Usability test note taking, how to do it and what to write?

We at Bunnyfoot complete a lot of user tests on a day to day basis, many of us having years, and some, even centuries of experience in moderating user testing sessions. With each of us adopting our own unique ways of note taking, I want to share with you our top tips and tricks to get the most out of your notes when running a session.

Before I get started, there is no there are no right or wrong ways of note taking and if you are new to the field I would encourage you to try a number of them until you find the one that works for you.

Hand written notes

This is the preferred method by almost all of the consultants within Bunnyfoot.

offices-london-lab2-1

Pros:

  • Paper note taking is more personal that electronic note taking as you can maintain eye contact with the participant while still capturing what you have just observed or a quote from the participant
  • Participant can’t see when you’re making notes or what notes you are making, be sure to take your notes with you if you leave the lab at any point as participant’s eyes can always wonder!
  • Paper note taking allows you to be very flexible, you can jump to specific tasks if an opportunity arises. You can easily and effortlessly capture notes and comments that you hadn’t anticipated

Cons:

  • It can be difficult to decipher handwriting (even your own), which can result in requiring more time for the write up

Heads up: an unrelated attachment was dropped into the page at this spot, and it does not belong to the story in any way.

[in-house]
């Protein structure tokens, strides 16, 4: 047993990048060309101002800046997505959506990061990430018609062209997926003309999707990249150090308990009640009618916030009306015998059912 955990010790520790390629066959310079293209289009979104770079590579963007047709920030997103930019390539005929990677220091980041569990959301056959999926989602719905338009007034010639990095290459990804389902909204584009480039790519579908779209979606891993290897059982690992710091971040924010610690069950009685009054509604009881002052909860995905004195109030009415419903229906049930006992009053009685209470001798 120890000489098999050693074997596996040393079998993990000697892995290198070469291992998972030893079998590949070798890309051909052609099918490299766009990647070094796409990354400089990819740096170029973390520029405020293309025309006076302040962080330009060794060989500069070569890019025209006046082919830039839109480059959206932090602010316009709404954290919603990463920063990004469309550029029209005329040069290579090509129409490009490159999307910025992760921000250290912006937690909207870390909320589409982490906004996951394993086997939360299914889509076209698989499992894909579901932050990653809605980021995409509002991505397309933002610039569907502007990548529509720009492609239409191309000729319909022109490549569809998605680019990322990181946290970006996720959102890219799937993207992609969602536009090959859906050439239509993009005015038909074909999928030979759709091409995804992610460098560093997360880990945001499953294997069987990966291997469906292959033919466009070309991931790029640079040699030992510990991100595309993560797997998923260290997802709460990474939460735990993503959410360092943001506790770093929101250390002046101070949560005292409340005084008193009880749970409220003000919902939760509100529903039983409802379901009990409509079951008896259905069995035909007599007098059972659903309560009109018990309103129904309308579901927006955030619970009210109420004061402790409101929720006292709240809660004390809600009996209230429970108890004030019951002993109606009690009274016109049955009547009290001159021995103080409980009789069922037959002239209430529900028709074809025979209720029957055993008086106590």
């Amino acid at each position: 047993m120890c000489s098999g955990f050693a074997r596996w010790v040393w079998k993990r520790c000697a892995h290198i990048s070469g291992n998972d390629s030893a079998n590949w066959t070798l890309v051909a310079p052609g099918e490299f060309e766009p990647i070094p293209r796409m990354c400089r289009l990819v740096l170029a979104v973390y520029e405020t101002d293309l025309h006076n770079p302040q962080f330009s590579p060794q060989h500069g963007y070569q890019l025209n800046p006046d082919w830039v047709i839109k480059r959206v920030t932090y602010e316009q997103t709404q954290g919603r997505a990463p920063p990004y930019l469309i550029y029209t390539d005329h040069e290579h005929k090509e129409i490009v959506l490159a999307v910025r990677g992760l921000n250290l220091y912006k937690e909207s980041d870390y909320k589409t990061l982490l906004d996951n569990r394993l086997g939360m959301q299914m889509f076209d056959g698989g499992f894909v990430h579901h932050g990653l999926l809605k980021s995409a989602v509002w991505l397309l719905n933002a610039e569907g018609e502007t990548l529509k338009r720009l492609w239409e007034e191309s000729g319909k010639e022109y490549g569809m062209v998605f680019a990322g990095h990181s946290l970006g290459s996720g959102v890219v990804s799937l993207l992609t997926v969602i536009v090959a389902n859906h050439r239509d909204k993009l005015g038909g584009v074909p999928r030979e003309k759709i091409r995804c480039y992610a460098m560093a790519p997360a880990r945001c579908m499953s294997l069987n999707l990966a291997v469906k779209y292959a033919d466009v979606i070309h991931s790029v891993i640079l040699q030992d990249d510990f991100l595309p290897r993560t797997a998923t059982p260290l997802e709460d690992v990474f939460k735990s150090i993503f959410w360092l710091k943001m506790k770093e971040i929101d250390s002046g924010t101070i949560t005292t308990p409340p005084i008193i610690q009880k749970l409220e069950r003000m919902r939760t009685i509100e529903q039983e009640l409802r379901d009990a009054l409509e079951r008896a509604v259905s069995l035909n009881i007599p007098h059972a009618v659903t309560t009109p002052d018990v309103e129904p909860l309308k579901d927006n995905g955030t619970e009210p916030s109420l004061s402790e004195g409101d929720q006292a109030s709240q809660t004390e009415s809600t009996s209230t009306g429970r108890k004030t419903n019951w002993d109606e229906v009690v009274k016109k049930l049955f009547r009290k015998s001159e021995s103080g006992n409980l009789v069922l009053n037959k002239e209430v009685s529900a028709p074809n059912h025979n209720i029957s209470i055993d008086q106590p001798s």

• The write-up and analysis generally takes longer, transposing your written notes to a digital summary
  • Paper notes are difficult to share and search through for insights, however this can be made more efficient through the use of ‘data logging’

Data logging

‘Data logging’ or ‘Coding’ is a simple short hand ‘code’ which you can use as you conduct the usability sessions, you should note down your observations of the participants’ behaviour using a code to help distinguish them and stand out from the rest of the insights. Data logging is a kind of shorthand developed by students of animal and human behaviour.

Below are some of the codes that we use when note taking, in usability testing sessions:

  • I – Usability problem, can lead to confusion, error, delay or outfight failure to complete some tasks.
  • G – Positive finding, something that test participants liked about the user experience or that clearly helped them in succeeding in their goal.
  • ” “ – quote from a participant to help bring evidence to the finding.
  • 15:55  – Timestamps for video clips
  • light-bulb– Idea from the participant or moderator

 

Other data logging codes:

CodeDefinition
XUsability problem
DDuplicate usability problem (described earlier)
VVideo highlight – an “ah ha!” moment
CComment (general comment by participant)
PPositive opinion expressed by participant
NNegative opinion expressed by participant
BBug
FFacial reaction (e.g. surprise)
HHelp or documentation accessed
AAssist from moderator
GGives up or wrongly thinks finished
IDesign idea (design insight by logger)
MMisc (general observation by logger

 

CodeLabelDefinition
screen-shot-2016-12-14-at-09-59-32Positive findingWorks well. This approach is recommendable
screen-shot-2016-12-14-at-10-00-02Minor problemMinor dissatisfaction; noticeable delays; or superficial difficulties
screen-shot-2016-12-14-at-10-00-14Major problemSubstantial delays; or moderate dissatisfaction